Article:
Web edition: November 18, 2011
Print edition: December 3, 2011; Vol.180 #12 (p. 30)
In response to “Hints of a flaw in special relativity” (SN: 10/22/11, p. 18): When supernova 1987a was detected in the Large Magellenic Cloud (a distance of roughly 168,000 light-years) an influx of neutrinos was detected simultaneously (or nearly so) in Japan, the United States and Russia. Had these neutrinos traveled at the same speed (about 25 parts per million faster than light) as the CERN neutrinos detected by the OPERA experiment in Italy, they would have arrived roughly four years ahead of the visual display from 1987a, rather than at approximately the same time.
Paul White, Portsmouth, R.I.
The mathematical representations found in Einstein’s theory of special relativity do not predict an upper limit on speed. They predict a “real” bound on currently understood physical entities when speed approaches the speed of light from below.
We have exhaustively explored our familiar physical world below the speed of light. Possibly this is our first glimpse into the netherworld above the speed of light. Einstein lived in the world of thought experiments. Possibly Einstein’s mathematical representations work adequately to represent physical phenomena at subluminal speeds, but do not adequately represent physical processes at superluminal speeds. Possibly new thought experiments along with new mathematical representations are needed to analytically continue the classic representations into this new world.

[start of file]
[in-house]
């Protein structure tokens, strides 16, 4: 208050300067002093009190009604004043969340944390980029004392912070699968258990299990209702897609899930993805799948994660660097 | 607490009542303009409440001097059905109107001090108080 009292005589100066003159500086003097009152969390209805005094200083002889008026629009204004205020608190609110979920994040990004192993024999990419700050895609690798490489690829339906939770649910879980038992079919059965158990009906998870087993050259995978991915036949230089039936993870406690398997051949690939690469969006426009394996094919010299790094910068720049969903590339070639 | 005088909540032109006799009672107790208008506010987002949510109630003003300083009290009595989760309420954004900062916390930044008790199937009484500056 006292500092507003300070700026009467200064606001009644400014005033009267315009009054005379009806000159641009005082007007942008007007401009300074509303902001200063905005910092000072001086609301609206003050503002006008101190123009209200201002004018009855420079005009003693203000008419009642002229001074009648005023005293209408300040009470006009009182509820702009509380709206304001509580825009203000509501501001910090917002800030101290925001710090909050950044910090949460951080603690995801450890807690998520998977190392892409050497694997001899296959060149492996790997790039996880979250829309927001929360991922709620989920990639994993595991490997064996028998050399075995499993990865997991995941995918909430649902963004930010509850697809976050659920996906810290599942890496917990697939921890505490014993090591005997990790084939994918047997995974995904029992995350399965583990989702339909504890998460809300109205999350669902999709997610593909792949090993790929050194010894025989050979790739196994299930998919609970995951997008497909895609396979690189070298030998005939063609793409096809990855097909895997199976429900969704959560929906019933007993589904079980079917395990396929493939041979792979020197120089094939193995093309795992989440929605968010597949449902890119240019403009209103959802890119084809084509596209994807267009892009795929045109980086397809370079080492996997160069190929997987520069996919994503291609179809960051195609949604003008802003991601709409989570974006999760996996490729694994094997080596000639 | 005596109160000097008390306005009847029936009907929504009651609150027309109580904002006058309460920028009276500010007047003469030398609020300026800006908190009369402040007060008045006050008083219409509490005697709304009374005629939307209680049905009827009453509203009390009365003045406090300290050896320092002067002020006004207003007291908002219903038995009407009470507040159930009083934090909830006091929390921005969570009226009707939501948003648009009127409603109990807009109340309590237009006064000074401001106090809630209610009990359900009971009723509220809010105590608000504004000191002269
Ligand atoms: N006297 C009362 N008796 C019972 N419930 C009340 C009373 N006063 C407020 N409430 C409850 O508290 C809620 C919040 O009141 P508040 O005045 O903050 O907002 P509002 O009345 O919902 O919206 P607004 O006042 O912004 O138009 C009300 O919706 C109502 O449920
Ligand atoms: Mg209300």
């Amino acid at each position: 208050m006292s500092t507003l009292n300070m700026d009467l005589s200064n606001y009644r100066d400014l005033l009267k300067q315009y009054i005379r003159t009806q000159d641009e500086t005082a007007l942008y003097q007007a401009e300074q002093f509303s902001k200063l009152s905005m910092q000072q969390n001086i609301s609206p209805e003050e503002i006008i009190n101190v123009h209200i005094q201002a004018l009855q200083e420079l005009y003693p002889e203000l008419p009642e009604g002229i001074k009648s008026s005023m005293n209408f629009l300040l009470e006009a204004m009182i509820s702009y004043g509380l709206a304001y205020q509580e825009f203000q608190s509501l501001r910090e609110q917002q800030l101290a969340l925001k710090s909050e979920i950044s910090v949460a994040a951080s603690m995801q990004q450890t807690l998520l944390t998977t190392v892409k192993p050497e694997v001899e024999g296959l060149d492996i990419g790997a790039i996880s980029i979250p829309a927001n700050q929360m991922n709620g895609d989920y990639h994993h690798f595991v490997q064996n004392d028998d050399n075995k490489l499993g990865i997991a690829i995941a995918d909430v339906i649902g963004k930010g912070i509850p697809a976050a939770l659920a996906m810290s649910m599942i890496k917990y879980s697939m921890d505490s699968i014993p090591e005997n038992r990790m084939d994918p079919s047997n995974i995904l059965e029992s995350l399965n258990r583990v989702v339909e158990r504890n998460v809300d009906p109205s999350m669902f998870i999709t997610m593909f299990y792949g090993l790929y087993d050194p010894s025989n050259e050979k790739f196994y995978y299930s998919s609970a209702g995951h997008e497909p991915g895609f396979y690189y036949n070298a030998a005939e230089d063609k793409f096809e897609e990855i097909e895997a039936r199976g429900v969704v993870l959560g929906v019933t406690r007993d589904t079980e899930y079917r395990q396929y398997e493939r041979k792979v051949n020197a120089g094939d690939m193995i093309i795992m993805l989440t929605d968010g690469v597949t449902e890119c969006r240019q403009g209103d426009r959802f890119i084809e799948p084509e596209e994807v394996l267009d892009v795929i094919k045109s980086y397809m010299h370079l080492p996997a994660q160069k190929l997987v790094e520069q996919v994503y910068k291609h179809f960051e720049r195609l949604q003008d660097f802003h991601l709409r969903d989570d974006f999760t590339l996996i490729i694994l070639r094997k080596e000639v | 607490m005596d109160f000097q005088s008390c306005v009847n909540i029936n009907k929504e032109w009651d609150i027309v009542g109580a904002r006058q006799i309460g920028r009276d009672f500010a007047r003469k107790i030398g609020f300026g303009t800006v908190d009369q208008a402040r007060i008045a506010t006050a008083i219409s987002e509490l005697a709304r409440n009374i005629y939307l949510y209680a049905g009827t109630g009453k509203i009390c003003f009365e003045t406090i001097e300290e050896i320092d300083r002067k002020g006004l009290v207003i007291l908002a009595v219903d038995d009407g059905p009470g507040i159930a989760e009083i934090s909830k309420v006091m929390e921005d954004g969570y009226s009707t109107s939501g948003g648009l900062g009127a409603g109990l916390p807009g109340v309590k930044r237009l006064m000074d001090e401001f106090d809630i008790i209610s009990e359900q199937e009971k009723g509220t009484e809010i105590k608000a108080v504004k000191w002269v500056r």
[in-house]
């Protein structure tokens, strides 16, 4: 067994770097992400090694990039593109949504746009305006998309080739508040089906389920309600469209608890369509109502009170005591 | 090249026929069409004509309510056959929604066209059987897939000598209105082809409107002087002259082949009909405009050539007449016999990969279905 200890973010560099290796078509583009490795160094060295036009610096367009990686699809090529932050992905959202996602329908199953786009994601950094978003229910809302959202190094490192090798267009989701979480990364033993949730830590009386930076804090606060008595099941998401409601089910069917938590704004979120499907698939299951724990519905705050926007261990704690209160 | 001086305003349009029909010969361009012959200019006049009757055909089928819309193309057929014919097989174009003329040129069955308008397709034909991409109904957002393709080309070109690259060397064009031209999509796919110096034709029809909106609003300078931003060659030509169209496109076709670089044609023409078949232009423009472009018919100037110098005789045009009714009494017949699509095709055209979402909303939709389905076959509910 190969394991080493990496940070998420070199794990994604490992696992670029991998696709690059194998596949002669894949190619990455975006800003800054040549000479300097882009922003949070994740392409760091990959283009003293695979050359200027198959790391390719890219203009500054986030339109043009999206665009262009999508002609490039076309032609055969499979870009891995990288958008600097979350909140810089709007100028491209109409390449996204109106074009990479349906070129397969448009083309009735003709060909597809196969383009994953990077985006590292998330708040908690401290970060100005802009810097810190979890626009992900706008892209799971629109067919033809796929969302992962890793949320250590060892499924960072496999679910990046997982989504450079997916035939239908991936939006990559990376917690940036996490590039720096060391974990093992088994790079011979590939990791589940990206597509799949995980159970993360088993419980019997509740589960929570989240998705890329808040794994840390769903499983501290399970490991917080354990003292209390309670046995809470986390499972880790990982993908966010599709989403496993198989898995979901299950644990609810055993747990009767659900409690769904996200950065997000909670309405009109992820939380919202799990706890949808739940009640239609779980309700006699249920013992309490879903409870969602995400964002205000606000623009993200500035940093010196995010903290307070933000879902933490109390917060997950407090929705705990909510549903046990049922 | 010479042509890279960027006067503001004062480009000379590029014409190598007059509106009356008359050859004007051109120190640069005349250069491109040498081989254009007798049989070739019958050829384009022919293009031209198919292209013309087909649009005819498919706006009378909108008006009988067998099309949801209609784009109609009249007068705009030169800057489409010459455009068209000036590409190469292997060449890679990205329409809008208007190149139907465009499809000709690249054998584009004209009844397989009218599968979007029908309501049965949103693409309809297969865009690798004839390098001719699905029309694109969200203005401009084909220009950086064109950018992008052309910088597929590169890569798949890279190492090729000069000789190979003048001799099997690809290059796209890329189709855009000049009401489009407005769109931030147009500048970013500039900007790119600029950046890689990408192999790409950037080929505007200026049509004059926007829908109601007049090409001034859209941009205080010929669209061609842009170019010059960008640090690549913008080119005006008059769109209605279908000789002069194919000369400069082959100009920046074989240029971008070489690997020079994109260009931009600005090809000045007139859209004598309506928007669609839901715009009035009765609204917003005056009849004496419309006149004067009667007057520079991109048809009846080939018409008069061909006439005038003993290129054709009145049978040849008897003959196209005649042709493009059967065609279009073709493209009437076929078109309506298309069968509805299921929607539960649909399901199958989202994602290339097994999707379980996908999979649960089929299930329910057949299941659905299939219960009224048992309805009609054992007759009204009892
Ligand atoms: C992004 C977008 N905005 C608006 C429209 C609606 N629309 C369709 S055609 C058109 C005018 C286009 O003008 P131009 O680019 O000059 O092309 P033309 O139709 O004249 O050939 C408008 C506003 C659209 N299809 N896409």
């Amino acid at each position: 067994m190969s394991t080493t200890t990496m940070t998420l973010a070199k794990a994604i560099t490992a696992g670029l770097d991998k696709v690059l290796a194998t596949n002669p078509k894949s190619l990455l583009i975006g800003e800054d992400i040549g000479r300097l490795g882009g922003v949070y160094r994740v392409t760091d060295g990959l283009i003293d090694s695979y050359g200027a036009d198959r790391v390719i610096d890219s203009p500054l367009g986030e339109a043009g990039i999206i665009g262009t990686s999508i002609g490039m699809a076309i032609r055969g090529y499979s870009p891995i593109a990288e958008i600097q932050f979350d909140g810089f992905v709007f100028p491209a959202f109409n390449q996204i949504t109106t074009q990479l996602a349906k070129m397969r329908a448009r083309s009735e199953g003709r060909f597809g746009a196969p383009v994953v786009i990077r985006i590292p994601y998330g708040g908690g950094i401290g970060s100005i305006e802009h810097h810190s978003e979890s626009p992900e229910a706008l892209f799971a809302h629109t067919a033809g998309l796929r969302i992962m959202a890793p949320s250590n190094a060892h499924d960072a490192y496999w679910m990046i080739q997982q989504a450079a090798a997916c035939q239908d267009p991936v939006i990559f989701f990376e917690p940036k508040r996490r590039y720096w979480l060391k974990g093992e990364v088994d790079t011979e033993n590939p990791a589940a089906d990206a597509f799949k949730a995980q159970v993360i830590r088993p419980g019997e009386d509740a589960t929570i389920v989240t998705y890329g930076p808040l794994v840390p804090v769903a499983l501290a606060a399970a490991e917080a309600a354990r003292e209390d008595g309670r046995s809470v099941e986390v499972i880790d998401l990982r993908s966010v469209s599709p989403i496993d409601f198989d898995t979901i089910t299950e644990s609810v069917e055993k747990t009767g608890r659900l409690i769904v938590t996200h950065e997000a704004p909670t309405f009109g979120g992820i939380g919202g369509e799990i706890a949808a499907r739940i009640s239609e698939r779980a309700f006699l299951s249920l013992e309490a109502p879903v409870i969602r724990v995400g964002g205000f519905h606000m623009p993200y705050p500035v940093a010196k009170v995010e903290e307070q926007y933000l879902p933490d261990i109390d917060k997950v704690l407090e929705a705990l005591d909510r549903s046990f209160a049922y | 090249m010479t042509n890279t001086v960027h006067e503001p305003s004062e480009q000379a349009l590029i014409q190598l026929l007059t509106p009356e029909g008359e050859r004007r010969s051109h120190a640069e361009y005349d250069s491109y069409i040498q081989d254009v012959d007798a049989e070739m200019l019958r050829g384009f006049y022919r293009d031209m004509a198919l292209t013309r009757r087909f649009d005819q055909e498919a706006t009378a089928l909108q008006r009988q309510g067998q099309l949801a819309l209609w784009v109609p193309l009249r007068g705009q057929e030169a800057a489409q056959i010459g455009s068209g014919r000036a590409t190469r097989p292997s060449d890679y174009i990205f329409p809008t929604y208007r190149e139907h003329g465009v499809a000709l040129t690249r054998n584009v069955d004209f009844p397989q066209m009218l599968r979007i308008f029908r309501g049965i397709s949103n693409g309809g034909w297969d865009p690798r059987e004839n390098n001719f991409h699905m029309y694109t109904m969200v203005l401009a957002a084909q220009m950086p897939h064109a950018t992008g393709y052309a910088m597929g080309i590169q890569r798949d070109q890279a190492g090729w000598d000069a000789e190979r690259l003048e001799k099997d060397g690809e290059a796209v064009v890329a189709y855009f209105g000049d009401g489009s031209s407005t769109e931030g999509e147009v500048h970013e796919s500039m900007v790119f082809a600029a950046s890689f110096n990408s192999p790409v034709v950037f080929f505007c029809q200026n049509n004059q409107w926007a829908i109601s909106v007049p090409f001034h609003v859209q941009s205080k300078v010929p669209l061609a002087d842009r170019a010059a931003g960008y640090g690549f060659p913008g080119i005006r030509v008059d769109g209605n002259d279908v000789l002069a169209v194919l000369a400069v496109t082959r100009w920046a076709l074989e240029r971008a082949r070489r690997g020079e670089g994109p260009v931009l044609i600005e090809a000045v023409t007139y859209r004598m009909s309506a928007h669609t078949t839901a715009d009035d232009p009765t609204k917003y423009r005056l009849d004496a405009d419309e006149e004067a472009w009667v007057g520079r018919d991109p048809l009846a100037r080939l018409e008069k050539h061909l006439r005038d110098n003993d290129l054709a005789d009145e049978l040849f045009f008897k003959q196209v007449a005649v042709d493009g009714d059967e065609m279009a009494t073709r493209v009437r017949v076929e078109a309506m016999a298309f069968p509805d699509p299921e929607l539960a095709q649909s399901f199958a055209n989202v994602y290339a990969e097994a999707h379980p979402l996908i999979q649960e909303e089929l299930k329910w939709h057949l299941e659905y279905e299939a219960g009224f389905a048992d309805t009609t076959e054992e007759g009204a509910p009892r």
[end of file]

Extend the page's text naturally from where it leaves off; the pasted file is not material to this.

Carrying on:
Keith Mitchell, Westminster, Md.
Regarding the article “Helping bats hold on” (SN: 9/10/11, p. 22), we have little brown bats that visit the field in back of our home to hunt each summer. Our experience with the bats is somewhat consistent with the information in the article, but there is a significant difference.
We were disturbed with the dwindling number of bats during the past few summers. In 2009 we encountered no bats. In 2010 I was joyous when I saw a single bat on two occasions. Then this summer, the bats came back in numbers as great as ever. Every night I checked, there was a wonderful show above the back field. Is my experience a signal of new developments? Are the bats recovering on their own?
Stu Vandermark, Framingham, Mass.
This local bat population’s apparent rebound is not typical. Researchers continue to report declining numbers across Canada and the eastern United States this year, as in the last few years. —Janet Raloff